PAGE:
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Here comes Wyclef Jean the hip-hop icon

By Vision Reporter

Added 17th July 2008 03:00 AM

WYCLEF Jean is slated to perform at Lugogo Cricket Oval on August 1 for sh35,000. The star will arrive with a crew of 16, including DJ Benny D. The DJ recently mesmerised Ugandans at Akon’s show. Local artistes are also scheduled to perform.

WYCLEF Jean is slated to perform at Lugogo Cricket Oval on August 1 for sh35,000. The star will arrive with a crew of 16, including DJ Benny D. The DJ recently mesmerised Ugandans at Akon’s show. Local artistes are also scheduled to perform.

By Jude Katende

WYCLEF Jean is slated to perform at Lugogo Cricket Oval on August 1 for sh35,000. The star will arrive with a crew of 16, including DJ Benny D. The DJ recently mesmerised Ugandans at Akon’s show. Local artistes are also scheduled to perform.

Jean’s popular songs
Apart from the songs he did when he was with the Fugees, Jean has recorded a number of popular songs.
ome of his songs have been hits in Uganda.

He has collaborated with numerous artistes and done cover versions of favourite songs including Bob Marley’s No Woman No Cry, Bee Gees’ Staying Alive and Cuban classic Guantanamera.
Jean’s current love affair with Ugandan music fans is the 2007 hit Sweetest Girl featuring Akon, Lil Wayne and Niia.

But perhaps his biggest song in Uganda is Hips Don’t Lie which he did with Columbian music superstar Shakira.

Illustrious career
In the late 1990s, Jean became hip-hop’s unofficial multi-cultural conscience; a seemingly omnipresent activist. He assembled or participated in numerous high-profile charity benefit shows for a variety of causes, including aid for his native Haiti.

The utopian one-world sensibility that fuelled Jean’s political consciousness also informed his recordings, which fused hip-hop with as many different styles of music as he could get his hands on (though, given his Caribbean roots, reggae was a particular favourite).

In addition to his niche as hip-hop’s foremost global citizen, Jean was also a noted producer and remixer who worked with Pop, RnB and hip-hop talent, including Whitney Houston, Santana, and Destiny’s Child.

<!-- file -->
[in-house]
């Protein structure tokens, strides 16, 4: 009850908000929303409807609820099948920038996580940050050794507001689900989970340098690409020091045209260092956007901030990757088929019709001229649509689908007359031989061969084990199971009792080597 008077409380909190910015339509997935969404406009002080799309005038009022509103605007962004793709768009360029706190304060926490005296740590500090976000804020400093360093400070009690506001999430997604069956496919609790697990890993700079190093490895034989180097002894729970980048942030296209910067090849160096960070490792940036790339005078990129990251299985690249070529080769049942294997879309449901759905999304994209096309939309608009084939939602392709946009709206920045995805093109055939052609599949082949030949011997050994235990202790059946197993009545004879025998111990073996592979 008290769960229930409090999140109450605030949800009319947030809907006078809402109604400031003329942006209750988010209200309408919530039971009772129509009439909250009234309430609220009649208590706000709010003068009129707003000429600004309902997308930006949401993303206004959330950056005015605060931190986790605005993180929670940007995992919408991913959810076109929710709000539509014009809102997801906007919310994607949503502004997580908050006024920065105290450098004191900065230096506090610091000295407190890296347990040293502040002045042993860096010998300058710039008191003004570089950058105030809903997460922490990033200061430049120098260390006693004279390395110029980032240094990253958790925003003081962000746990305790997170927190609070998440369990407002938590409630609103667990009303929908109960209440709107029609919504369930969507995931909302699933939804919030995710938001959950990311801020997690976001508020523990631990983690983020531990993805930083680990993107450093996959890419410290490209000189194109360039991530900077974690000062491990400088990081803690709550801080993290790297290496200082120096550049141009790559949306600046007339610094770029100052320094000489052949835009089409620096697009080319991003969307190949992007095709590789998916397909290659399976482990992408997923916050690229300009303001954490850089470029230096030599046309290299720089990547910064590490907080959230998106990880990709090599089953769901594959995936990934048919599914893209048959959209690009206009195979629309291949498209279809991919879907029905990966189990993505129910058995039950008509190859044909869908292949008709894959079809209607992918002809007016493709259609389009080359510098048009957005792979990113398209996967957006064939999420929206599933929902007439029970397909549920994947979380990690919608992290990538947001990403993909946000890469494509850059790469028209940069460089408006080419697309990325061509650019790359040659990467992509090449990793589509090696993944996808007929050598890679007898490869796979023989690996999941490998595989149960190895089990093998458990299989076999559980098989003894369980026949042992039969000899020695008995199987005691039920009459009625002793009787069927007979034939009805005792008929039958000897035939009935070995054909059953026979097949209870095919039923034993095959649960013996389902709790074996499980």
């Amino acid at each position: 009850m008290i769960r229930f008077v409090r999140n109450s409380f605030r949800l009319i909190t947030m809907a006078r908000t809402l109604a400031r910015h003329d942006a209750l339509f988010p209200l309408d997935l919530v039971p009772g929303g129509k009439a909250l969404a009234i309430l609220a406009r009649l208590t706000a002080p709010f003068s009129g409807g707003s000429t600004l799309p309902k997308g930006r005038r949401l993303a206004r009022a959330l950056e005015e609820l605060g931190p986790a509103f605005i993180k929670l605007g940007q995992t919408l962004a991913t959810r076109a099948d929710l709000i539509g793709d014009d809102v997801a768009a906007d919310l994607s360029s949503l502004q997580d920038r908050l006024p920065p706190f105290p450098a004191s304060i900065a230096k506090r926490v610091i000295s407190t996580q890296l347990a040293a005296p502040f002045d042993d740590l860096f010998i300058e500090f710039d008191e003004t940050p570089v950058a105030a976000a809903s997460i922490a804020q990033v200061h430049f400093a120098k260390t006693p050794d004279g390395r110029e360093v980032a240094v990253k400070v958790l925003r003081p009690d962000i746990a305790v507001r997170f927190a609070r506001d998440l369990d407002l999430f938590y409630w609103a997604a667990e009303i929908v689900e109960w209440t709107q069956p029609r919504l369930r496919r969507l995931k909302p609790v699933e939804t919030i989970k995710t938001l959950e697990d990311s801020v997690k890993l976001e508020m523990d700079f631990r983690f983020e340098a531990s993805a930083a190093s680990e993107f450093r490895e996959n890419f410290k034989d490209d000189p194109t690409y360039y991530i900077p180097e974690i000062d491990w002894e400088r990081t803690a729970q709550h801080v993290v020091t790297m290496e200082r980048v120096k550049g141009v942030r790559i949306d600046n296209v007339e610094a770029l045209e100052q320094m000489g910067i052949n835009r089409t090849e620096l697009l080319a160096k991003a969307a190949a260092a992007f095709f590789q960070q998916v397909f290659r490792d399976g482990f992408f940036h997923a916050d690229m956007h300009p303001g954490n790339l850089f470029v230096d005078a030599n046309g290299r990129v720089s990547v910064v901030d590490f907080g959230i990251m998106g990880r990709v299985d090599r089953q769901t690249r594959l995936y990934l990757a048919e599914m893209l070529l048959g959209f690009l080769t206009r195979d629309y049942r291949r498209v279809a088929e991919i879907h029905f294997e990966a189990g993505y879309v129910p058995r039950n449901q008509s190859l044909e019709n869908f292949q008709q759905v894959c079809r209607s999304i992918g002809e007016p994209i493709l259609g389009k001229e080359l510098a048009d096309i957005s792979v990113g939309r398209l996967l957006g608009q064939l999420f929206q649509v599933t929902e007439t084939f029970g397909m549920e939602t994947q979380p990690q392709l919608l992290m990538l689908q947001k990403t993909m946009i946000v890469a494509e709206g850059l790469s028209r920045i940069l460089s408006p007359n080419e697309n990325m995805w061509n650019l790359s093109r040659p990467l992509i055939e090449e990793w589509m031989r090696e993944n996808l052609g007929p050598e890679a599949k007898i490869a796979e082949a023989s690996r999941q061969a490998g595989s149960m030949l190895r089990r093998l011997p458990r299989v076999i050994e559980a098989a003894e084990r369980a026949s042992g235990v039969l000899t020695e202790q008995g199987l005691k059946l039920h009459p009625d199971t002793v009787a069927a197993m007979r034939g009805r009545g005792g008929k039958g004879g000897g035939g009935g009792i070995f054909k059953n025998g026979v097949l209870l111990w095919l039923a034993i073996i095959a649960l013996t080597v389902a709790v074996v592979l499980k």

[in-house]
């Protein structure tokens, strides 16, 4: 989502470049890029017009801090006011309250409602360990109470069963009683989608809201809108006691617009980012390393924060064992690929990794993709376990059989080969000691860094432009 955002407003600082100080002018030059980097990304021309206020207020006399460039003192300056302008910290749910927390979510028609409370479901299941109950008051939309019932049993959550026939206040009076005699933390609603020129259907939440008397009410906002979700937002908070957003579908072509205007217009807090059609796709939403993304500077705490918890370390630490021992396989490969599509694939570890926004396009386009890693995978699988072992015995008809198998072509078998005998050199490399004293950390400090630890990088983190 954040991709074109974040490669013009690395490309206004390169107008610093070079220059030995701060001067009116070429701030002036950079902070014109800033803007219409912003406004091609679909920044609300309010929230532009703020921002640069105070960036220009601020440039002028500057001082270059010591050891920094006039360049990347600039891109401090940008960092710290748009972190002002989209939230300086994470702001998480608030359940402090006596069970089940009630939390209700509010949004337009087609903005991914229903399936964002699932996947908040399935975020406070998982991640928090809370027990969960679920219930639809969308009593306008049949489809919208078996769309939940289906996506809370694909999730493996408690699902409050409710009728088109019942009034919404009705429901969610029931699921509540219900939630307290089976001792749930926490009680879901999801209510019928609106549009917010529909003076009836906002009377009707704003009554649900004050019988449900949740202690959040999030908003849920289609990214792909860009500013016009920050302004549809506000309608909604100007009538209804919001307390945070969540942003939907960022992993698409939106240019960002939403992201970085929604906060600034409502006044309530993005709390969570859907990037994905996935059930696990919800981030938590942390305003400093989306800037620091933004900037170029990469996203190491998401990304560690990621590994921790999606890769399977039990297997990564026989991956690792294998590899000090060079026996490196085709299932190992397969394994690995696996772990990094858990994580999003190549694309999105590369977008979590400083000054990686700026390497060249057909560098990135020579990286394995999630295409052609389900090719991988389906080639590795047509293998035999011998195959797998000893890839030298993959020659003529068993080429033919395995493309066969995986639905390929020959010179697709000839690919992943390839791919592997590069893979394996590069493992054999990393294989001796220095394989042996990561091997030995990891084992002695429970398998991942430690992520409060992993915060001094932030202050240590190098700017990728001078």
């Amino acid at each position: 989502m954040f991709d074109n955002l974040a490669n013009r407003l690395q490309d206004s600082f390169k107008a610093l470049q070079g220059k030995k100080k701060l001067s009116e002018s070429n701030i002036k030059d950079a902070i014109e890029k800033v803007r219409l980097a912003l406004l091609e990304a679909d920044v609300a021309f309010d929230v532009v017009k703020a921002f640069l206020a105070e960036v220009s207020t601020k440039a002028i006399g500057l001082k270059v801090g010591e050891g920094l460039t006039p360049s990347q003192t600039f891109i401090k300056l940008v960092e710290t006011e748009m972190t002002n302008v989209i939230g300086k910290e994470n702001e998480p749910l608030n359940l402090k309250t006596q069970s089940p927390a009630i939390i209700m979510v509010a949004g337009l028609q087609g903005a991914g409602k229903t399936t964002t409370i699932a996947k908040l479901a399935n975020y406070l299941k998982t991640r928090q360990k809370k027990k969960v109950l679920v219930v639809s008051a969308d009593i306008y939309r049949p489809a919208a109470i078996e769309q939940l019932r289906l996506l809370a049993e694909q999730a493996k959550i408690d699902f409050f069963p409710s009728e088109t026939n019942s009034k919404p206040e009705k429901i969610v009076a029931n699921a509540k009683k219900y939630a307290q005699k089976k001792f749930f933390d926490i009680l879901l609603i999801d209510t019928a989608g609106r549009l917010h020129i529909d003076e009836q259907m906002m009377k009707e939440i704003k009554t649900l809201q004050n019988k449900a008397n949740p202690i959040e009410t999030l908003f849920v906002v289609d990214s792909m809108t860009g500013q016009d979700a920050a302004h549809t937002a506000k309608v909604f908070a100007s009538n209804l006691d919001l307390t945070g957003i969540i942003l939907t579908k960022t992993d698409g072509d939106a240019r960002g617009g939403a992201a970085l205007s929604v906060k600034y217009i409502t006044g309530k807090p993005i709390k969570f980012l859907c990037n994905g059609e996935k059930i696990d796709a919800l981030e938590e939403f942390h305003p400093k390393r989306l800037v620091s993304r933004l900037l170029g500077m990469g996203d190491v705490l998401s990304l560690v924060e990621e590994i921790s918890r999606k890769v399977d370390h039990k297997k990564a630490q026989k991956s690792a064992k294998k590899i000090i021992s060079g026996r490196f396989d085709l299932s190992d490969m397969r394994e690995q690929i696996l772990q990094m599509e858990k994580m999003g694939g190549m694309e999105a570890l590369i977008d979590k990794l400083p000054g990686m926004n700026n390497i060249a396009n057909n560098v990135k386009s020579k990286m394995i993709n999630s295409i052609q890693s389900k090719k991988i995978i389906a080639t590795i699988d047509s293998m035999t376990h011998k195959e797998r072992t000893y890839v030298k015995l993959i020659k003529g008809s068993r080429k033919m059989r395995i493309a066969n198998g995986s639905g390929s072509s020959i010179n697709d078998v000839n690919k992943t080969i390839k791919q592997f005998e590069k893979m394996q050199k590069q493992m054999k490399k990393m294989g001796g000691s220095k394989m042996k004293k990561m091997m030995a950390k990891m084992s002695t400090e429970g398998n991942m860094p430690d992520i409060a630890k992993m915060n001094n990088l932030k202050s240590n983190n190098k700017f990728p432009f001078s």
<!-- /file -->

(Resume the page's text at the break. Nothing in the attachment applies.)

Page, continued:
It is rare to come across a guitar-playing rapper, but Jean occasionally strums the guitar to give his songs an electrifying feel as that noticed on 911, featuring Mary. J. Blige. Mellow tunes Take Me As I am, featuring Sharissa, and Two Wrongs featuring Claudette Ortiz, illustrate Jean’s experimental ventures.

In 1997, Jean released his debut solo album, The Carnival, featuring the Refugee All-Stars.

The album was even more musically ambitious than The Score, the Fugees’ album of the mid-90s which is considered to be one of hip-hop’s greatest albums of all time.

Its roster of guests included the Fugees, Jean’s siblings, Cuban legend Celia Cruz and Bob Marley’s female backing vocalists the I Threes.

Jean also stepped up his outside work for other artistes by collaborating as a producer, songwriter, and/or remixer with artistes like Destiny’s Child, Whitney Houston, Michael Jackson, Eric Benet, Mya, Santana, Tevin Campbell, the Black Eyed Peas and Mick Jagger.

Although Jean had announced he would put off his sophomore effort until after the next Fugees album, he was well into the project by 2000, giving an early release of the anti-police brutality track Diallo (with guest vocals from Senegalese superstar Youssou N’Dour).
The full album, titled The Ecleftic: 2 Sides II a Book, entered the charts at number nine. Jean later released other follow-up albums further signaling a distant return to the Fugees.

Jean, who wrote the song Million Voices for the film Hotel Rwanda, is also an occasional actor. He has appeared in a number of TV shows and films including Ghosts of Cite Soleil, Dirty, Be Cool, Redline and One Last Thing.

Background